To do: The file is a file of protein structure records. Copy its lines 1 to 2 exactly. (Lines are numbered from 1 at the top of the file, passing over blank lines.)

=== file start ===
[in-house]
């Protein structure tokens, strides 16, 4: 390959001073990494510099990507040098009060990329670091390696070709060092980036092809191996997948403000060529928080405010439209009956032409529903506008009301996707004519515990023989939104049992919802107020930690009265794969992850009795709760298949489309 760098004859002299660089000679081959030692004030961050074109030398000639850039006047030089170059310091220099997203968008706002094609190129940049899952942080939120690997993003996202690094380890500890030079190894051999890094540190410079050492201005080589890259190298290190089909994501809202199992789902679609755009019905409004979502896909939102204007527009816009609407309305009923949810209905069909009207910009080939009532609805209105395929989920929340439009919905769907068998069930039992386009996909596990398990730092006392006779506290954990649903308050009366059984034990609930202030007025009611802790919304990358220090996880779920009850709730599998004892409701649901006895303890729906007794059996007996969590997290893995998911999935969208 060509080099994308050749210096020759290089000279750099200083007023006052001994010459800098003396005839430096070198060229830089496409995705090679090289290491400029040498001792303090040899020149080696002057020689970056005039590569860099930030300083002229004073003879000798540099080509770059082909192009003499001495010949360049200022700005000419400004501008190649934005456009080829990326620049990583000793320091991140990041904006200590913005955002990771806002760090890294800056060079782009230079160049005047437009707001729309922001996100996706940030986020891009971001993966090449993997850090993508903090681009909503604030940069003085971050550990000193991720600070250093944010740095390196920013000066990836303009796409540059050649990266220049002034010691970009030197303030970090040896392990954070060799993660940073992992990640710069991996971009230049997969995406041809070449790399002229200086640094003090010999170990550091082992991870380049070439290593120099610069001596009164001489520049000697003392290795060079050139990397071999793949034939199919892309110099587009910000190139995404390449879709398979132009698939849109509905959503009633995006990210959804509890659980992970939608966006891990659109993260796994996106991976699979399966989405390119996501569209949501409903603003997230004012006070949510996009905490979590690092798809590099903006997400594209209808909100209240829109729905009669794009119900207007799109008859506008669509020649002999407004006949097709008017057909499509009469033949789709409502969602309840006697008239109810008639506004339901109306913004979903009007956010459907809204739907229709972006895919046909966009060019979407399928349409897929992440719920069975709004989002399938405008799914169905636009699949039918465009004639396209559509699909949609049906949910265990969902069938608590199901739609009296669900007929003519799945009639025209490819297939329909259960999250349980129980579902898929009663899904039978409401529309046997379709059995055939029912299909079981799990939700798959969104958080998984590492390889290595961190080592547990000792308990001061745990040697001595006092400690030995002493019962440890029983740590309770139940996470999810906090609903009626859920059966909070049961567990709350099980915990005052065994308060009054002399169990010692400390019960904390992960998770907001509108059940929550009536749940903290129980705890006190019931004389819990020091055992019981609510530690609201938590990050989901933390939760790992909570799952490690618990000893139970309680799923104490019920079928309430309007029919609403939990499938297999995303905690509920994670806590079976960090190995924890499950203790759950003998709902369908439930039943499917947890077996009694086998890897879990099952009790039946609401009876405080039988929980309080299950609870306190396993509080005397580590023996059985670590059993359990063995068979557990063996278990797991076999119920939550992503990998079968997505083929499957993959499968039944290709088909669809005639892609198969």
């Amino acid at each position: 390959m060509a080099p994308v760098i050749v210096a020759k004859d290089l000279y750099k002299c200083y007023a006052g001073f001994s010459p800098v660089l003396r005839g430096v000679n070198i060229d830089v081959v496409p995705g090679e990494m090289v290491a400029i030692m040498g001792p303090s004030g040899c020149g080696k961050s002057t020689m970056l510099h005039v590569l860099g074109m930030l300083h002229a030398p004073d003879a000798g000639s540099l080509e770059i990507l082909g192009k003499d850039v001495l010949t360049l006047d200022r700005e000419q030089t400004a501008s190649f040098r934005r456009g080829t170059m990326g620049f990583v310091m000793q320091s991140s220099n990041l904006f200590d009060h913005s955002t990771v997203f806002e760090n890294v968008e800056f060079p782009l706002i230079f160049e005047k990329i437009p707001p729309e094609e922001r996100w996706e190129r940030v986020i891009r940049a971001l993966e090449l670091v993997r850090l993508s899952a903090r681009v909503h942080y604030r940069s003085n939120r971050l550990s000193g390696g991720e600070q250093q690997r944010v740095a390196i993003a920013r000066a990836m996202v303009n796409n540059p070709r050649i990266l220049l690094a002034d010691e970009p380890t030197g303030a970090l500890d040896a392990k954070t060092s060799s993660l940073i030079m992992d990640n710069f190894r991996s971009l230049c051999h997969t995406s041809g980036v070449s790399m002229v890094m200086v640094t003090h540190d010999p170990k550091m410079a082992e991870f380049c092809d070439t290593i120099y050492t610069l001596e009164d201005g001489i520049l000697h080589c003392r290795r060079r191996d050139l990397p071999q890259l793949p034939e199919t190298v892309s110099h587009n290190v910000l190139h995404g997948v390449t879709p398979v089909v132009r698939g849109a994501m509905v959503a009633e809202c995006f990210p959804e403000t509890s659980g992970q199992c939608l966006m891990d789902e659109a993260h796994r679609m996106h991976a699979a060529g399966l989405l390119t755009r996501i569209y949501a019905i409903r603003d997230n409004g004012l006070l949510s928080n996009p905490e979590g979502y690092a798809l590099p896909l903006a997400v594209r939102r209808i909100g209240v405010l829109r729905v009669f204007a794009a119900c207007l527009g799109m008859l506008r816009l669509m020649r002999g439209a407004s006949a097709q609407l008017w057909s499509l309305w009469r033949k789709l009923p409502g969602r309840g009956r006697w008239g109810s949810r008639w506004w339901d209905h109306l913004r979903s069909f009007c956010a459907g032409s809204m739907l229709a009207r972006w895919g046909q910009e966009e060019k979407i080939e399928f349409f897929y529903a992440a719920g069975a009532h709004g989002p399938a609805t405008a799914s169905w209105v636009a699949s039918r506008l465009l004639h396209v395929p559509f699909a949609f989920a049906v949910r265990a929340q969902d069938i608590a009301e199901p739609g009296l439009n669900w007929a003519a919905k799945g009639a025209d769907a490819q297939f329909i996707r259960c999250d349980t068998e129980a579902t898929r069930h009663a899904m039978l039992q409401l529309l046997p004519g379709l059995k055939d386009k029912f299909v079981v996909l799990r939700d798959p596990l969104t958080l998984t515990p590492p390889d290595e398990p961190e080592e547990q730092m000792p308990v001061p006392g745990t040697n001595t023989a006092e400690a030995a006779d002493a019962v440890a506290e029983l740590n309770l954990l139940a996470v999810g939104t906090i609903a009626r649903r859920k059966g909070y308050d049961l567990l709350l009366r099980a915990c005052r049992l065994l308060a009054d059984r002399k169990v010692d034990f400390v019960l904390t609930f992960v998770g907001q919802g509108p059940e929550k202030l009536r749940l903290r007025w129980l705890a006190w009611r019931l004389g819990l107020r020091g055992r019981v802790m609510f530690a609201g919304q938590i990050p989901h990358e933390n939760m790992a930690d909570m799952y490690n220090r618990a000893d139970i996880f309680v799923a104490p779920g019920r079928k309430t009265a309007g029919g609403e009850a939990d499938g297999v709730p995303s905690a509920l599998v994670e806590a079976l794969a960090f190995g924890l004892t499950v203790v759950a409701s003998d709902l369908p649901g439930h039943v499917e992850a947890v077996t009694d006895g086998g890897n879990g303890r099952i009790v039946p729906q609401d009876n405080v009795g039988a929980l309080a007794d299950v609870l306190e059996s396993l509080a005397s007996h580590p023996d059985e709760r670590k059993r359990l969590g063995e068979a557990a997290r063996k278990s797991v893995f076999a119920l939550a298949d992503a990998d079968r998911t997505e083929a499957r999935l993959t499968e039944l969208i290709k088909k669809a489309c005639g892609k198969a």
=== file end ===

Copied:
[in-house]
């Protein structure tokens, strides 16, 4: 390959001073990494510099990507040098009060990329670091390696070709060092980036092809191996997948403000060529928080405010439209009956032409529903506008009301996707004519515990023989939104049992919802107020930690009265794969992850009795709760298949489309 760098004859002299660089000679081959030692004030961050074109030398000639850039006047030089170059310091220099997203968008706002094609190129940049899952942080939120690997993003996202690094380890500890030079190894051999890094540190410079050492201005080589890259190298290190089909994501809202199992789902679609755009019905409004979502896909939102204007527009816009609407309305009923949810209905069909009207910009080939009532609805209105395929989920929340439009919905769907068998069930039992386009996909596990398990730092006392006779506290954990649903308050009366059984034990609930202030007025009611802790919304990358220090996880779920009850709730599998004892409701649901006895303890729906007794059996007996969590997290893995998911999935969208 060509080099994308050749210096020759290089000279750099200083007023006052001994010459800098003396005839430096070198060229830089496409995705090679090289290491400029040498001792303090040899020149080696002057020689970056005039590569860099930030300083002229004073003879000798540099080509770059082909192009003499001495010949360049200022700005000419400004501008190649934005456009080829990326620049990583000793320091991140990041904006200590913005955002990771806002760090890294800056060079782009230079160049005047437009707001729309922001996100996706940030986020891009971001993966090449993997850090993508903090681009909503604030940069003085971050550990000193991720600070250093944010740095390196920013000066990836303009796409540059050649990266220049002034010691970009030197303030970090040896392990954070060799993660940073992992990640710069991996971009230049997969995406041809070449790399002229200086640094003090010999170990550091082992991870380049070439290593120099610069001596009164001489520049000697003392290795060079050139990397071999793949034939199919892309110099587009910000190139995404390449879709398979132009698939849109509905959503009633995006990210959804509890659980992970939608966006891990659109993260796994996106991976699979399966989405390119996501569209949501409903603003997230004012006070949510996009905490979590690092798809590099903006997400594209209808909100209240829109729905009669794009119900207007799109008859506008669509020649002999407004006949097709008017057909499509009469033949789709409502969602309840006697008239109810008639506004339901109306913004979903009007956010459907809204739907229709972006895919046909966009060019979407399928349409897929992440719920069975709004989002399938405008799914169905636009699949039918465009004639396209559509699909949609049906949910265990969902069938608590199901739609009296669900007929003519799945009639025209490819297939329909259960999250349980129980579902898929009663899904039978409401529309046997379709059995055939029912299909079981799990939700798959969104958080998984590492390889290595961190080592547990000792308990001061745990040697001595006092400690030995002493019962440890029983740590309770139940996470999810906090609903009626859920059966909070049961567990709350099980915990005052065994308060009054002399169990010692400390019960904390992960998770907001509108059940929550009536749940903290129980705890006190019931004389819990020091055992019981609510530690609201938590990050989901933390939760790992909570799952490690618990000893139970309680799923104490019920079928309430309007029919609403939990499938297999995303905690509920994670806590079976960090190995924890499950203790759950003998709902369908439930039943499917947890077996009694086998890897879990099952009790039946609401009876405080039988929980309080299950609870306190396993509080005397580590023996059985670590059993359990063995068979557990063996278990797991076999119920939550992503990998079968997505083929499957993959499968039944290709088909669809005639892609198969």